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Pasiphai meaning and name origin

In Greek mythology, Pasiphaë  Greek: Πασιφάη Pasipháē, "wide-shining") was the daughter of Helios, the Sun, by the eldest of the Oceanids, Perse.
Like her two siblings, Aeetes and Kirke, she possessed the powers of witchcraft (pharmakeia).

Pasiphae wed King Minos of Krete, and bore him a number of sons and daughters. However, as punishment for some offence against the gods committed either by herself or her husband, she was cursed with the desire to be coupled with the king's finest bull. The Queen conscripted the great artisan Daidalos to assist her in the endeavour, and he built for her a hollow wooden cow, wrapped in a bovine skin and endowed with mechanical life. Hiding herself inside this contraption she conceived and bore a hybrid child, the bull-headed Minotauros. Pasiphae's husband Minos also proved unfaithful. When the Queen learned of his indiscretions she cast a spell on him which caused him to ejaculate poisoned creatures and so destroy his lovers. Pasiphae herself, being an immortal, was alone immune. Minos was eventually cured by the Athenian girl Prokris who devised a remedy for his strange afflication.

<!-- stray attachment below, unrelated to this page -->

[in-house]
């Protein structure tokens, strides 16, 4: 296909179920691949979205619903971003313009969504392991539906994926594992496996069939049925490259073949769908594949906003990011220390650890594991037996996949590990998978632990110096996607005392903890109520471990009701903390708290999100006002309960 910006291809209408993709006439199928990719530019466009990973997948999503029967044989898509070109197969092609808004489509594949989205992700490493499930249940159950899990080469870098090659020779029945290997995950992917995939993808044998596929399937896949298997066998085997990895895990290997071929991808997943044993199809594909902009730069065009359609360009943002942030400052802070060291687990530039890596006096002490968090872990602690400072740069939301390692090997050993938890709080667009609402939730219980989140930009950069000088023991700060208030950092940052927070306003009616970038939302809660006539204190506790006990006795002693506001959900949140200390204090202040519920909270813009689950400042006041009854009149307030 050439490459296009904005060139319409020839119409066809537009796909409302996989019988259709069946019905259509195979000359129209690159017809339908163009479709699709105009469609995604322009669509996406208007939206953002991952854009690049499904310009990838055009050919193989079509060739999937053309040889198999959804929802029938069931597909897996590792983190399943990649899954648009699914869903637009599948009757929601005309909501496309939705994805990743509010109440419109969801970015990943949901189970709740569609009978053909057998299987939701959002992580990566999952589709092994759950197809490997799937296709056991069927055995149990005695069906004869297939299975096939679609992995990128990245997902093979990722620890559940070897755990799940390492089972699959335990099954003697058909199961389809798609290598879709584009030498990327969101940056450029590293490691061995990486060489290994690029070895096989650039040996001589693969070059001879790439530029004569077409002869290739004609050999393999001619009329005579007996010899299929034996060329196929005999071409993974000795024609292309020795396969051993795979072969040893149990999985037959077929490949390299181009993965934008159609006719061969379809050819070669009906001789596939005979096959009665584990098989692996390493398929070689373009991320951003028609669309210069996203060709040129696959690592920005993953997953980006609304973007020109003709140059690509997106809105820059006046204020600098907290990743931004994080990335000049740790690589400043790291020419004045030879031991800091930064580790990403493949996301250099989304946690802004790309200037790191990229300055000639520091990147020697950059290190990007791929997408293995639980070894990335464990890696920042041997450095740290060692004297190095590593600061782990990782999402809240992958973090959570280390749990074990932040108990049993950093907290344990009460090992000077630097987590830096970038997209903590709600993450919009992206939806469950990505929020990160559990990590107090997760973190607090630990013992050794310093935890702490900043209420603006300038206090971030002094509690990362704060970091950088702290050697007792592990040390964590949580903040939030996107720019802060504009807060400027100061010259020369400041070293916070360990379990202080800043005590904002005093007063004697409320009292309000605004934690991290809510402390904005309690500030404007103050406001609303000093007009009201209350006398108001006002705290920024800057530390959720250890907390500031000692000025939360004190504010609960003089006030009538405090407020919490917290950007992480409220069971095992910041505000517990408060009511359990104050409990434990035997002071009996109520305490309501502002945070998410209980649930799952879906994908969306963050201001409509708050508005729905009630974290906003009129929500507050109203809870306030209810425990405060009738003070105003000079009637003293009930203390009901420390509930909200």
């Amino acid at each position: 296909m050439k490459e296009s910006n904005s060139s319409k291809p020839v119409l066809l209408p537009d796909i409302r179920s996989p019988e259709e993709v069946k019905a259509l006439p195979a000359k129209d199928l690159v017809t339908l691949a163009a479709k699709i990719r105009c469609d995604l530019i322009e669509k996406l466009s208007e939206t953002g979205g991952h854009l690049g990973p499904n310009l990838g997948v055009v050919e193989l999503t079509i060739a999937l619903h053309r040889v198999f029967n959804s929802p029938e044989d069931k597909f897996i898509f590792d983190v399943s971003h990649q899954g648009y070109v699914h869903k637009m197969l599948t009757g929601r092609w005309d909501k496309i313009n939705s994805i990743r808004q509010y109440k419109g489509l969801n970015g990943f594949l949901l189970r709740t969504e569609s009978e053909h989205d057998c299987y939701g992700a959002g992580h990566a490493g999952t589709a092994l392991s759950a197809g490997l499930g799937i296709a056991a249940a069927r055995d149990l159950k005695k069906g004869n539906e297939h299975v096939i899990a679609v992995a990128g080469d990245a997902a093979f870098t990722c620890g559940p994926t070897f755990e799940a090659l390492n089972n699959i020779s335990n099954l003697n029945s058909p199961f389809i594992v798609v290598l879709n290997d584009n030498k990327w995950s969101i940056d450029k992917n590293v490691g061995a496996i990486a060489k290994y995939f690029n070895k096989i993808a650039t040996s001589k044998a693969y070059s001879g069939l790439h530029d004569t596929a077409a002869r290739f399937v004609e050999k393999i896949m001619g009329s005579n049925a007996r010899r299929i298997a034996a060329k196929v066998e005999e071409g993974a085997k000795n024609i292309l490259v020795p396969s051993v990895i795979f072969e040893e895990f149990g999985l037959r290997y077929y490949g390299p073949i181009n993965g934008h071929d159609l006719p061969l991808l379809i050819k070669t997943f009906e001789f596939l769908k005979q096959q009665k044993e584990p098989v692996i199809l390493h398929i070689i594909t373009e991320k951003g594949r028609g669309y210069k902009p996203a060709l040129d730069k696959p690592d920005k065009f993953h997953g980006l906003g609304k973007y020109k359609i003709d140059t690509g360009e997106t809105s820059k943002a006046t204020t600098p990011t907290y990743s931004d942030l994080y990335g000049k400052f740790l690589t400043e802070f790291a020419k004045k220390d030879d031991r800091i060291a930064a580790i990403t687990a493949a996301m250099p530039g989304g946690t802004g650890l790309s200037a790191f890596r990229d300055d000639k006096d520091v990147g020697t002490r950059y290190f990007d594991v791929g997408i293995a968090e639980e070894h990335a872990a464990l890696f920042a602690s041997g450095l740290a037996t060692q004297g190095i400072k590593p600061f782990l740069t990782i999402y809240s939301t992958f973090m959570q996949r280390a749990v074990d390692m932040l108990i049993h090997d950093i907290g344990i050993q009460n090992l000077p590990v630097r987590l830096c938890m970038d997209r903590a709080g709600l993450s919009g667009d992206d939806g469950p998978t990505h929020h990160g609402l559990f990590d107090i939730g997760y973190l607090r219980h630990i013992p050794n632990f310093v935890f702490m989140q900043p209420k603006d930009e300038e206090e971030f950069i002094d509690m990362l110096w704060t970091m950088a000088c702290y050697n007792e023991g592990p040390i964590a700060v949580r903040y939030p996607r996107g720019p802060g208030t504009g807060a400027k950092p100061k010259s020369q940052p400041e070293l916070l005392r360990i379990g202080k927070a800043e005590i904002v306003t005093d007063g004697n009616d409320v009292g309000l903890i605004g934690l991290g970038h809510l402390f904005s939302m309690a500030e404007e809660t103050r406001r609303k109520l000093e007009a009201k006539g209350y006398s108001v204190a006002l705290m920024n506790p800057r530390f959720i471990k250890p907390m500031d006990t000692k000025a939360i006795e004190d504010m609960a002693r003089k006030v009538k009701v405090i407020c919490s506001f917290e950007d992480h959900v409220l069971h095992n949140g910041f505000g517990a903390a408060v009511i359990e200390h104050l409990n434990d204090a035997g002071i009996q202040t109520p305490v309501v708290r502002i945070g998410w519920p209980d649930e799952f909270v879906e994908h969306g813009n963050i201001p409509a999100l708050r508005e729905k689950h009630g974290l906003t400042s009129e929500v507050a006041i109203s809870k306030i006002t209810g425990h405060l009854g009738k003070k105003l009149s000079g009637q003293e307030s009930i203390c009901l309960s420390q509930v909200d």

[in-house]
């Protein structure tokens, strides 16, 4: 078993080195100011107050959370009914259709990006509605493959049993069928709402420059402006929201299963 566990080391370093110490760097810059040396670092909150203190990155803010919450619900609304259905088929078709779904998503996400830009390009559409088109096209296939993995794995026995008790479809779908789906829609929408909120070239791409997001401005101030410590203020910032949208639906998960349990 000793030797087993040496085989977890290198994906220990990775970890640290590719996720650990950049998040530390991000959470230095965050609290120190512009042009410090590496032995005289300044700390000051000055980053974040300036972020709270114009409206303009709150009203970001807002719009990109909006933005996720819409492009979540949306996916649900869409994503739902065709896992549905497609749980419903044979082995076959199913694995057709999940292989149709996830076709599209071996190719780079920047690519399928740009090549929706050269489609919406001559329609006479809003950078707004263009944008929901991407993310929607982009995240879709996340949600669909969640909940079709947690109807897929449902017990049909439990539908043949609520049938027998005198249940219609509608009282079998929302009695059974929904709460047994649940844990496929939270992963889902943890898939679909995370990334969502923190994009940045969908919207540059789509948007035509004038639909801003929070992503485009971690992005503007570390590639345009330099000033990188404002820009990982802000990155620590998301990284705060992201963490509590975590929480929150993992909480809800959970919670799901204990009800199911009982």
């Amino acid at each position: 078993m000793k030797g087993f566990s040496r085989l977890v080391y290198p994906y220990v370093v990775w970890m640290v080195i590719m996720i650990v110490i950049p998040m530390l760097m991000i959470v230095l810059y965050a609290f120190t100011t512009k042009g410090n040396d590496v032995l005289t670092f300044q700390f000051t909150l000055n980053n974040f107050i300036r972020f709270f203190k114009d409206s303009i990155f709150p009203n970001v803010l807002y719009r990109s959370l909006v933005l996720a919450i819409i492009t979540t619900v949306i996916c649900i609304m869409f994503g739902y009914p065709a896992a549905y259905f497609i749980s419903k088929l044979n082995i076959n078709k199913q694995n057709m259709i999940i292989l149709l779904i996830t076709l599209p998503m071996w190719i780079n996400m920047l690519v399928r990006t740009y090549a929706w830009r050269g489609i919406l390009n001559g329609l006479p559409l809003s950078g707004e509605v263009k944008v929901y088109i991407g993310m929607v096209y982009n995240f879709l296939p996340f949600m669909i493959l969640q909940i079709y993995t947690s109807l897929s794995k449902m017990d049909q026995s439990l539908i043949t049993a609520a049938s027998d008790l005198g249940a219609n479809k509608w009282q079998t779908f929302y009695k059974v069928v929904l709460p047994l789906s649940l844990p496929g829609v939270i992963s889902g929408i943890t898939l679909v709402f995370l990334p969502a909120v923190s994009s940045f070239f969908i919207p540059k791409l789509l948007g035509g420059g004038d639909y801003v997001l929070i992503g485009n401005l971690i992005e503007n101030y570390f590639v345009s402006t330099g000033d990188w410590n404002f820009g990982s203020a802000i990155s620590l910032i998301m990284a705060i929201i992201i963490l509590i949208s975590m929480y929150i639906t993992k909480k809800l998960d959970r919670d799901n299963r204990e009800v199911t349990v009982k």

Pasiphae was an early Kretan moon-goddess, similar to the classical Selene. Both her taurine lover and her Minotaur son, who was also named Asterios (the starry one), were associated with the constellation Taurus.
In mainland Greece, Pasiphaë was worshipped as an oracular goddess at Thalamae, one of the original koine of Sparta. The geographer Pausanias describes the shrine as small, situated near a clear stream, and flanked by bronze statues of Helios and Pasiphaë. His account also equates Pasiphaë with Ino and the lunar goddess Selene.

Derived from Greek πασιφαής (pasiphaēs) meaning "shining on all", which is ultimately derived from Greek πᾶς (pas) meaning "all, for all, of all" combined with Greek φάος (phaos) meaning "light" (related to Greek φῶς (phos) "light"). 

Nameday: unknown

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Latest news on Pasiphai
Pasiphai
Owned by a farmer, she suffered from arthritis but most of all the dreaded club hoof or 'ballerina syndrome' as it is called in donkeys. Because of this she was slow at work, could no carry heavy loads. The farmer treated her with animosity, did not feed her well and beat her daily.
Now this beautiful gentle little donkey has come to live at the sanctuary and has all the love and food she will ever need.



Agia Marina Donkey Rescue
Crete